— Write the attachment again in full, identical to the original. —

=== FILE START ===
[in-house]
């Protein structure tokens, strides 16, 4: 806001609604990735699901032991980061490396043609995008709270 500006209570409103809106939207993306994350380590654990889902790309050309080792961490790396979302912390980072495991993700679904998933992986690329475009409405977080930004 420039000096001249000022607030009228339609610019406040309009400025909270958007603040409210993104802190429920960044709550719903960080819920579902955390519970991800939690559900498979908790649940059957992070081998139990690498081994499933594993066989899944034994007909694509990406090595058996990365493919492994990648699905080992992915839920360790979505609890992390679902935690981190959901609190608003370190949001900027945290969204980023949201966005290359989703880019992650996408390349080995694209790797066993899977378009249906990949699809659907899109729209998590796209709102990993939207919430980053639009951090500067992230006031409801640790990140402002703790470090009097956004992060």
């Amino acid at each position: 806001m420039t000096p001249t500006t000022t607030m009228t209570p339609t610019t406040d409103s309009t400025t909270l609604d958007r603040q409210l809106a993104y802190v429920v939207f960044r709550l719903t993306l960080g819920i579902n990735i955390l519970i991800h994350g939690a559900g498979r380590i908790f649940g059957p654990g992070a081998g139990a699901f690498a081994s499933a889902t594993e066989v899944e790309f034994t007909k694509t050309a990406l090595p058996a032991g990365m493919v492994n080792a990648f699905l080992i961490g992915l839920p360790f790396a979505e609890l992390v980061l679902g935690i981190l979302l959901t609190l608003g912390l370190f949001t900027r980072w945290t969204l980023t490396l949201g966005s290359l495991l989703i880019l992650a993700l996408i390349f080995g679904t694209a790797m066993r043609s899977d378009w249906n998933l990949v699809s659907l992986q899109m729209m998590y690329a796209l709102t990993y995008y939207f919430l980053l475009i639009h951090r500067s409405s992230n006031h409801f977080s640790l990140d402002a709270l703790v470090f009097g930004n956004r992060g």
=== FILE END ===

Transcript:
[in-house]
């Protein structure tokens, strides 16, 4: 806001609604990735699901032991980061490396043609995008709270 500006209570409103809106939207993306994350380590654990889902790309050309080792961490790396979302912390980072495991993700679904998933992986690329475009409405977080930004 420039000096001249000022607030009228339609610019406040309009400025909270958007603040409210993104802190429920960044709550719903960080819920579902955390519970991800939690559900498979908790649940059957992070081998139990690498081994499933594993066989899944034994007909694509990406090595058996990365493919492994990648699905080992992915839920360790979505609890992390679902935690981190959901609190608003370190949001900027945290969204980023949201966005290359989703880019992650996408390349080995694209790797066993899977378009249906990949699809659907899109729209998590796209709102990993939207919430980053639009951090500067992230006031409801640790990140402002703790470090009097956004992060």
């Amino acid at each position: 806001m420039t000096p001249t500006t000022t607030m009228t209570p339609t610019t406040d409103s309009t400025t909270l609604d958007r603040q409210l809106a993104y802190v429920v939207f960044r709550l719903t993306l960080g819920i579902n990735i955390l519970i991800h994350g939690a559900g498979r380590i908790f649940g059957p654990g992070a081998g139990a699901f690498a081994s499933a889902t594993e066989v899944e790309f034994t007909k694509t050309a990406l090595p058996a032991g990365m493919v492994n080792a990648f699905l080992i961490g992915l839920p360790f790396a979505e609890l992390v980061l679902g935690i981190l979302l959901t609190l608003g912390l370190f949001t900027r980072w945290t969204l980023t490396l949201g966005s290359l495991l989703i880019l992650a993700l996408i390349f080995g679904t694209a790797m066993r043609s899977d378009w249906n998933l990949v699809s659907l992986q899109m729209m998590y690329a796209l709102t990993y995008y939207f919430l980053l475009i639009h951090r500067s409405s992230n006031h409801f977080s640790l990140d402002a709270l703790v470090f009097g930004n956004r992060g």